With its tragic love story, life after death, bloodthirsty battle between good and evil and vengeful Halloween night, The Crow is the epitome of cult classics. It is also the perfect film to help you capture the Halloween spirit without actually being very scared. Be warned, however, that what The Crow lacks in jump scares it makes up for with blood, guts and gore. As you might expect, there is a ghost in this film. Relying on the mythic role of the crow as a convoy between the land of the living and the dead, Eric Draven is brought back to earth on the night before Halloween. It has been one year since he was murdered and his fiancée brutally raped and left for dead. Draven has been granted invincibility and a short return to Earth in order to hunt down and enact his revenge upon the gang of men responsible for the attack. Their leader runs a city that doubles as a desolate wasteland; it rains constantly, and crime and debauchery are rampant.
Like so many cult classics, the film’s morals are ambivalent to say the least. There are a considerable number of religious references, including quotes from Paradise Lost. Despite the fact that Draven is attacking rapists and murderers, his violence is gruesome and innovative enough for him to be considered at least a little bit deranged himself. For example, Eric stabs all of the villain Tin Tin’s key organs. He decides which ones to stab based on the alphabetical order of their names. Eric’s allies, Sarah (a young girl) and Albrecht (a police officer), seem equally unaffected by his revelrous displays of violence. They do, however, ground the film in the world of the living and raise the stakes of Eric’s mission by reminding us that the city and its inhabitants have much to gain from the elimination of their worst miscreants.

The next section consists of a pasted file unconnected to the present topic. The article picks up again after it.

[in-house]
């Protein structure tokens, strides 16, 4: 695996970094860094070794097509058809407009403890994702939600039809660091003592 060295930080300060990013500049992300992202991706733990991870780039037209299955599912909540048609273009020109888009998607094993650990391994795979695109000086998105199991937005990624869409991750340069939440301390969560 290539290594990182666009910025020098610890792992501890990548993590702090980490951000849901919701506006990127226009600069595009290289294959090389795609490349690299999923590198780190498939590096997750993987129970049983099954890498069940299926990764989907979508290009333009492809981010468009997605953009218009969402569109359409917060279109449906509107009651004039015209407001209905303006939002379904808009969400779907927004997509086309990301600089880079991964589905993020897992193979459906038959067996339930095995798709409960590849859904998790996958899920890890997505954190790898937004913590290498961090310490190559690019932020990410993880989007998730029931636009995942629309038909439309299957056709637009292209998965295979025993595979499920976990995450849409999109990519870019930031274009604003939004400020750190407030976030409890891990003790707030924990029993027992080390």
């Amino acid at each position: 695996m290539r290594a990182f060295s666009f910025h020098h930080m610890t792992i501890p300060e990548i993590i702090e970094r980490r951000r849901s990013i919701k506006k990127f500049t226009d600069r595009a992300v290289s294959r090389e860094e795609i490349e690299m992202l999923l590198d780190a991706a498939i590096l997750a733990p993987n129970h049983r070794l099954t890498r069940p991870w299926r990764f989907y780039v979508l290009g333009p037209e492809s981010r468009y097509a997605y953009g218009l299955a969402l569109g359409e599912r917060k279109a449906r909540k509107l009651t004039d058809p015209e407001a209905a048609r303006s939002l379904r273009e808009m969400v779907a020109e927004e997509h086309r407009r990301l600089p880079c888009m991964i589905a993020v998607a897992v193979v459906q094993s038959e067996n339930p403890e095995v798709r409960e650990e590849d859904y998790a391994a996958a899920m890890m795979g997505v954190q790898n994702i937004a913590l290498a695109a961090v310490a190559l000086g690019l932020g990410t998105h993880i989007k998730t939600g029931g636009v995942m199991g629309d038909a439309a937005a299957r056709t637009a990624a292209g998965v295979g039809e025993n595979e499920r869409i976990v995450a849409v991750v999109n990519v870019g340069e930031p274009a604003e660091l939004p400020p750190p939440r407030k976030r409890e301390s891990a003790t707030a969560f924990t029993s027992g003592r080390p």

The film becomes bloodier and bloodier before climaxing in a rooftop church battle where Eric’s invincibility suddenly evades him. The fight between good and evil is never more symbolically obvious or undetermined. Whether defeated or triumphant, Eric must say his final goodbyes before returning to the afterlife to join his love. His fiancée Shelly is never really seen except in distorted flashbacks, and this is perhaps my only criticism of the film. Making Eric the avenger and giving him the ability to channel Shelly’s pain rather than letting Shelly process her own emotions or seek revenge repeats the trope of transferring females’ pain and experience onto the males around them. This results in an exploration of how the male, rather than the female who actually experienced the trauma, is affected.
Despite all of the blood, guts and gore, the ending of The Crow is more heartfelt than horrific. Sarah’s final line (“If the people we love are stolen from us, the way to have them live on is to never stop loving them”) may be a little cheesy, but it is also quite beautiful. And Eric’s promise that it “can’t rain all the time” rings true. The city finally has hope for a more peaceful, less rainy future – at least until the next avenger is resurrected.